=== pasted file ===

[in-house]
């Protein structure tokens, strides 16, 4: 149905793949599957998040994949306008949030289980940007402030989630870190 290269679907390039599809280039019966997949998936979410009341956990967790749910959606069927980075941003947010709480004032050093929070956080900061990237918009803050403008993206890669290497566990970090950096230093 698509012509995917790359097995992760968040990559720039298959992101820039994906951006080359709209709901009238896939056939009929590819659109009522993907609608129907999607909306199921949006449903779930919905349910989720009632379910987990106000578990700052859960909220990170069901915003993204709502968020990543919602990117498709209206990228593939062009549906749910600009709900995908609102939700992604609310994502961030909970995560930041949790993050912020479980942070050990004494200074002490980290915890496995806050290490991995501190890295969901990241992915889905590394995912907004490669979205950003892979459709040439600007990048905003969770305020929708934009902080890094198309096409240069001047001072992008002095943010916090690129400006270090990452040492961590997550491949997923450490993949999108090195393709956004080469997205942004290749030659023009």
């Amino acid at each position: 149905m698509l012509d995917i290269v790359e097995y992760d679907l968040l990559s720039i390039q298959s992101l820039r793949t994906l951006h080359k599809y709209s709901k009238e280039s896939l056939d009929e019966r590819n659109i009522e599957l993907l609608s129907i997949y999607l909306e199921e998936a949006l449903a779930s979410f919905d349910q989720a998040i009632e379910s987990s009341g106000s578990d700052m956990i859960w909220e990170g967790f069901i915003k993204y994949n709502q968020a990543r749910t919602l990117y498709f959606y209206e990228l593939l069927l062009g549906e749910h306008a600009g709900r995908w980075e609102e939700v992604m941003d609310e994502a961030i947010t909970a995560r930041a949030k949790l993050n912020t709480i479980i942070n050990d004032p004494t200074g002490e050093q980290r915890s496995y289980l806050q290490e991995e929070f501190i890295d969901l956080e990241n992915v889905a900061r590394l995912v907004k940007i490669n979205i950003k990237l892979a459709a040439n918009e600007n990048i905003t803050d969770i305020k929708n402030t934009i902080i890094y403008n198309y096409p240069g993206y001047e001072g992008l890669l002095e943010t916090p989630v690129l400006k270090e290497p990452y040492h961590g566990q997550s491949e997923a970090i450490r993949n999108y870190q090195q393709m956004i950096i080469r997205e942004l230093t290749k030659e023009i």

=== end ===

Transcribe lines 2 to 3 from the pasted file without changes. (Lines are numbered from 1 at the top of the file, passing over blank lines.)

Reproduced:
């Protein structure tokens, strides 16, 4: 149905793949599957998040994949306008949030289980940007402030989630870190 290269679907390039599809280039019966997949998936979410009341956990967790749910959606069927980075941003947010709480004032050093929070956080900061990237918009803050403008993206890669290497566990970090950096230093 698509012509995917790359097995992760968040990559720039298959992101820039994906951006080359709209709901009238896939056939009929590819659109009522993907609608129907999607909306199921949006449903779930919905349910989720009632379910987990106000578990700052859960909220990170069901915003993204709502968020990543919602990117498709209206990228593939062009549906749910600009709900995908609102939700992604609310994502961030909970995560930041949790993050912020479980942070050990004494200074002490980290915890496995806050290490991995501190890295969901990241992915889905590394995912907004490669979205950003892979459709040439600007990048905003969770305020929708934009902080890094198309096409240069001047001072992008002095943010916090690129400006270090990452040492961590997550491949997923450490993949999108090195393709956004080469997205942004290749030659023009």
């Amino acid at each position: 149905m698509l012509d995917i290269v790359e097995y992760d679907l968040l990559s720039i390039q298959s992101l820039r793949t994906l951006h080359k599809y709209s709901k009238e280039s896939l056939d009929e019966r590819n659109i009522e599957l993907l609608s129907i997949y999607l909306e199921e998936a949006l449903a779930s979410f919905d349910q989720a998040i009632e379910s987990s009341g106000s578990d700052m956990i859960w909220e990170g967790f069901i915003k993204y994949n709502q968020a990543r749910t919602l990117y498709f959606y209206e990228l593939l069927l062009g549906e749910h306008a600009g709900r995908w980075e609102e939700v992604m941003d609310e994502a961030i947010t909970a995560r930041a949030k949790l993050n912020t709480i479980i942070n050990d004032p004494t200074g002490e050093q980290r915890s496995y289980l806050q290490e991995e929070f501190i890295d969901l956080e990241n992915v889905a900061r590394l995912v907004k940007i490669n979205i950003k990237l892979a459709a040439n918009e600007n990048i905003t803050d969770i305020k929708n402030t934009i902080i890094y403008n198309y096409p240069g993206y001047e001072g992008l890669l002095e943010t916090p989630v690129l400006k270090e290497p990452y040492h961590g566990q997550s491949e997923a970090i450490r993949n999108y870190q090195q393709m956004i950096i080469r997205e942004l230093t290749k030659e023009i």